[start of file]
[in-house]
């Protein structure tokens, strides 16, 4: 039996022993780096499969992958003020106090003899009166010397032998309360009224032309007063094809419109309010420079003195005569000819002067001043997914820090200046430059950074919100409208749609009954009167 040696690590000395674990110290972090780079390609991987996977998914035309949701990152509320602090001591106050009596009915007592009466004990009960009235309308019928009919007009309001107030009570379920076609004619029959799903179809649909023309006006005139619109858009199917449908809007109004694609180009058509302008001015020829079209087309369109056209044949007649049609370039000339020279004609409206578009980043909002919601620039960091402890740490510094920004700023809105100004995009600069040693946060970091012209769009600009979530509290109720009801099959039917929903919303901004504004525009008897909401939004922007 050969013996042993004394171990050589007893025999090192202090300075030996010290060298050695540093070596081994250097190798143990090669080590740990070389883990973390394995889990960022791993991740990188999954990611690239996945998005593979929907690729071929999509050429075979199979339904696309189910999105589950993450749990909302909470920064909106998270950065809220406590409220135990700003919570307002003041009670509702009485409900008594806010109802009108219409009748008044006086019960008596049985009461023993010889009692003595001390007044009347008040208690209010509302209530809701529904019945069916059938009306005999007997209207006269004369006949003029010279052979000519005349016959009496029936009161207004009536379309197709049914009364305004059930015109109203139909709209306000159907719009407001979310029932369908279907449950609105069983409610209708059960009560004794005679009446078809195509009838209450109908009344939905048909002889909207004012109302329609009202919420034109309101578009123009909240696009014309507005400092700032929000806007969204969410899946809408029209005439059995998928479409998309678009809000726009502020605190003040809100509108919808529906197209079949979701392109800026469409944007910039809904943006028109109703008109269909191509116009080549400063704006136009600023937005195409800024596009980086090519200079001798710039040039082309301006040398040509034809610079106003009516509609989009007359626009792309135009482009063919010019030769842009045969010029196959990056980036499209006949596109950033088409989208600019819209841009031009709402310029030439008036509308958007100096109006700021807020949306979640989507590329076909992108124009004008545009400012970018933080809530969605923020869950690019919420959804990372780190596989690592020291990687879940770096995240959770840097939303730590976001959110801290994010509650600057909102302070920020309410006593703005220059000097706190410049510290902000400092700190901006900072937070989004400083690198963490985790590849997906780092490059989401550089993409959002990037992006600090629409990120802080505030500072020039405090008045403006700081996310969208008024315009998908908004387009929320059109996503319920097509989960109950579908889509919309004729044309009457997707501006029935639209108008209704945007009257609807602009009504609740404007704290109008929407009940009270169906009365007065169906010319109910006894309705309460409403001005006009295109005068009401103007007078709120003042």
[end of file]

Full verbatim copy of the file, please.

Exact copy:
[in-house]
């Protein structure tokens, strides 16, 4: 039996022993780096499969992958003020106090003899009166010397032998309360009224032309007063094809419109309010420079003195005569000819002067001043997914820090200046430059950074919100409208749609009954009167 040696690590000395674990110290972090780079390609991987996977998914035309949701990152509320602090001591106050009596009915007592009466004990009960009235309308019928009919007009309001107030009570379920076609004619029959799903179809649909023309006006005139619109858009199917449908809007109004694609180009058509302008001015020829079209087309369109056209044949007649049609370039000339020279004609409206578009980043909002919601620039960091402890740490510094920004700023809105100004995009600069040693946060970091012209769009600009979530509290109720009801099959039917929903919303901004504004525009008897909401939004922007 050969013996042993004394171990050589007893025999090192202090300075030996010290060298050695540093070596081994250097190798143990090669080590740990070389883990973390394995889990960022791993991740990188999954990611690239996945998005593979929907690729071929999509050429075979199979339904696309189910999105589950993450749990909302909470920064909106998270950065809220406590409220135990700003919570307002003041009670509702009485409900008594806010109802009108219409009748008044006086019960008596049985009461023993010889009692003595001390007044009347008040208690209010509302209530809701529904019945069916059938009306005999007997209207006269004369006949003029010279052979000519005349016959009496029936009161207004009536379309197709049914009364305004059930015109109203139909709209306000159907719009407001979310029932369908279907449950609105069983409610209708059960009560004794005679009446078809195509009838209450109908009344939905048909002889909207004012109302329609009202919420034109309101578009123009909240696009014309507005400092700032929000806007969204969410899946809408029209005439059995998928479409998309678009809000726009502020605190003040809100509108919808529906197209079949979701392109800026469409944007910039809904943006028109109703008109269909191509116009080549400063704006136009600023937005195409800024596009980086090519200079001798710039040039082309301006040398040509034809610079106003009516509609989009007359626009792309135009482009063919010019030769842009045969010029196959990056980036499209006949596109950033088409989208600019819209841009031009709402310029030439008036509308958007100096109006700021807020949306979640989507590329076909992108124009004008545009400012970018933080809530969605923020869950690019919420959804990372780190596989690592020291990687879940770096995240959770840097939303730590976001959110801290994010509650600057909102302070920020309410006593703005220059000097706190410049510290902000400092700190901006900072937070989004400083690198963490985790590849997906780092490059989401550089993409959002990037992006600090629409990120802080505030500072020039405090008045403006700081996310969208008024315009998908908004387009929320059109996503319920097509989960109950579908889509919309004729044309009457997707501006029935639209108008209704945007009257609807602009009504609740404007704290109008929407009940009270169906009365007065169906010319109910006894309705309460409403001005006009295109005068009401103007007078709120003042």